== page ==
Medications and Drugs
Brand Names: Diabetic Tussin Night Time Formula
Generic Name: acetaminophen, dextromethorphan, and diphenhydramine (Pronunciation: a SEET a MIN oh fen, DEX troe me THOR fan, DYE fen HYE dra meen)
What is acetaminophen, dextromethorphan, and diphenhydramine (Diabetic Tussin Night Time Formula)?
Diphennydramine is an antihistamine that reduces the natural chemical histamine in the body. Histamine can produce symptoms of sneezing, itching, watery eyes, and runny nose.
The combination of acetaminophen, dextromethorphan, and diphenhydramine is used to treat sneezing, runny nose, itchy or watery eyes, cough, and pain or fever caused by the common cold or flu.
Acetaminophen, dextromethorphan, and diphenhydramine may also be used for other purposes not listed in this medication guide.
What are the possible side effects of acetaminophen, dextromethorphan, and diphenhydramine (Diabetic Tussin Night Time Formula)?
Get emergency medical help if you have any of these signs of an allergic reaction: hives; difficulty breathing; swelling of your face, lips, tongue, or throat.
Stop using this medication and call your doctor at once if you have any of these serious side effects:
Less serious side effects may include:
This is not a complete list of side effects and others may occur. Call your doctor for medical advice about side effects. You may report side effects to FDA at 1-800-FDA-1088.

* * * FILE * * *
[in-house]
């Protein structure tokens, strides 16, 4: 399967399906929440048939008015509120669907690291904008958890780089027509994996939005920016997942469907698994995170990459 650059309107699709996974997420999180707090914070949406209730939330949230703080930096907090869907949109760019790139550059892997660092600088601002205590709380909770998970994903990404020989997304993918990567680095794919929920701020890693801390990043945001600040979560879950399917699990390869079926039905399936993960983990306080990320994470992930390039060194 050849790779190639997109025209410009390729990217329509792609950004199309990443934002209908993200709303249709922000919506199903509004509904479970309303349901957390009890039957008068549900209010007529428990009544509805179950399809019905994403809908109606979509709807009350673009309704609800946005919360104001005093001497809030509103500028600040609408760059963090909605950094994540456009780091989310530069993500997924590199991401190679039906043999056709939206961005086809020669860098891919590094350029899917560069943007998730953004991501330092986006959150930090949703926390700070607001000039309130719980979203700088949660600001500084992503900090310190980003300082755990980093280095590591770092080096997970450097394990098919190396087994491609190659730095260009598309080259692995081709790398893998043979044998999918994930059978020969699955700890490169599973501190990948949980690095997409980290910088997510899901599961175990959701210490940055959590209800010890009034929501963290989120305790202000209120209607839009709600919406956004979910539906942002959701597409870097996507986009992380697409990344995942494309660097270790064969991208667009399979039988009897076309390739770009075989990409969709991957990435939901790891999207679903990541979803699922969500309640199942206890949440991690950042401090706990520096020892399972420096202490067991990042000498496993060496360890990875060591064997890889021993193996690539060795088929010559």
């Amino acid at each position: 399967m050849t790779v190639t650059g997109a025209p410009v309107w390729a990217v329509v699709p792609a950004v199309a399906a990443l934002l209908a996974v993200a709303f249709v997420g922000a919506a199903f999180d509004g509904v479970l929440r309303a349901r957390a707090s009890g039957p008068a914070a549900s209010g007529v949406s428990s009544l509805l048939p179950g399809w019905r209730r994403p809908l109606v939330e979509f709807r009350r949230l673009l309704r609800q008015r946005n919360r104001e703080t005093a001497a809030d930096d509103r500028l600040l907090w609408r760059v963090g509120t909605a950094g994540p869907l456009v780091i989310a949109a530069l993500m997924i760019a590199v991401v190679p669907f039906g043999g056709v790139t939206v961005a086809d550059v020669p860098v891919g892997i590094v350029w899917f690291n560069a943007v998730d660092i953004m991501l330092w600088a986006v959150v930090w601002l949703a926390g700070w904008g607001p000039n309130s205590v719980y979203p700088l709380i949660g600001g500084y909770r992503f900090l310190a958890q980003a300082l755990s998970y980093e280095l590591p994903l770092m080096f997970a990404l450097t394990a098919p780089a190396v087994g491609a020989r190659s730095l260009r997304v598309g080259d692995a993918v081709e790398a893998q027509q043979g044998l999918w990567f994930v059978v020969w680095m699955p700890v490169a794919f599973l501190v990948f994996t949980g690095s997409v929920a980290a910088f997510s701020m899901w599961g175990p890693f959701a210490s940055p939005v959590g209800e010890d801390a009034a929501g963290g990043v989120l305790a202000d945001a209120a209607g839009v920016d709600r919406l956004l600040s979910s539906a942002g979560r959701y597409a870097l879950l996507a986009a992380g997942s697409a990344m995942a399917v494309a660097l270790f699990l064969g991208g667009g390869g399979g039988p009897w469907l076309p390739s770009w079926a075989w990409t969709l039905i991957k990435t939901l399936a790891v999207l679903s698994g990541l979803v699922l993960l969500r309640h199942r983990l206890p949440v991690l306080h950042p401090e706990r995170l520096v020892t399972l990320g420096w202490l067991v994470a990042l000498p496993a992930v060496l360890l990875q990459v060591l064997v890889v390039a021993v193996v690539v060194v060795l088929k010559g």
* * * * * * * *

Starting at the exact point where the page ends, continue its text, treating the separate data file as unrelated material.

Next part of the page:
What is the most important information I should know about acetaminophen, dextromethorphan, and diphenhydramine (Diabetic Tussin Night Time Formula)?
Do not give this medication to a child younger than 4 years old. Always ask a doctor before giving a cough or cold medicine to a child. Death can occur from the misuse of cough and cold medicines in very young children.
Do not use a cough or cold medicine if you have used an MAO inhibitor such as isocarboxazid (Marplan), phenelzine (Nardil), rasagiline (Azilect), selegiline (Eldepryl, Emsam), or tranylcypromine (Parnate) within the past 14 days. Serious, life-threatening side effects can occur if you take cough or cold medicine before the MAO inhibitor has cleared from your body.
Do not use any other cough, cold, allergy, or sleep medication without first asking your doctor or pharmacist. If you take certain products together you may accidentally take too much of one or more types of medicine. Read the label of any other medicine you are using to see if it contains acetaminophen (sometimes abbreviated as "APAP"), dextromethorphan, or diphenhydramine.
Do not take more of this medication than is recommended. An overdose of acetaminophen can cause damage to your liver.
Avoid drinking alcohol. It can increase the risk of liver damage while you are taking acetaminophen. If you drink more than three alcoholic beverages per day, do not take acetaminophen without your doctor's advice, and never take more than 2 grams (2000 mg) per day.
Dextromethorphan will not treat a cough that is caused by smoking, asthma, or emphysema.
Report Problems to the Food and Drug Administration
You are encouraged to report negative side effects of prescription drugs to the FDA. Visit the FDA MedWatch website or call 1-800-FDA-1088.
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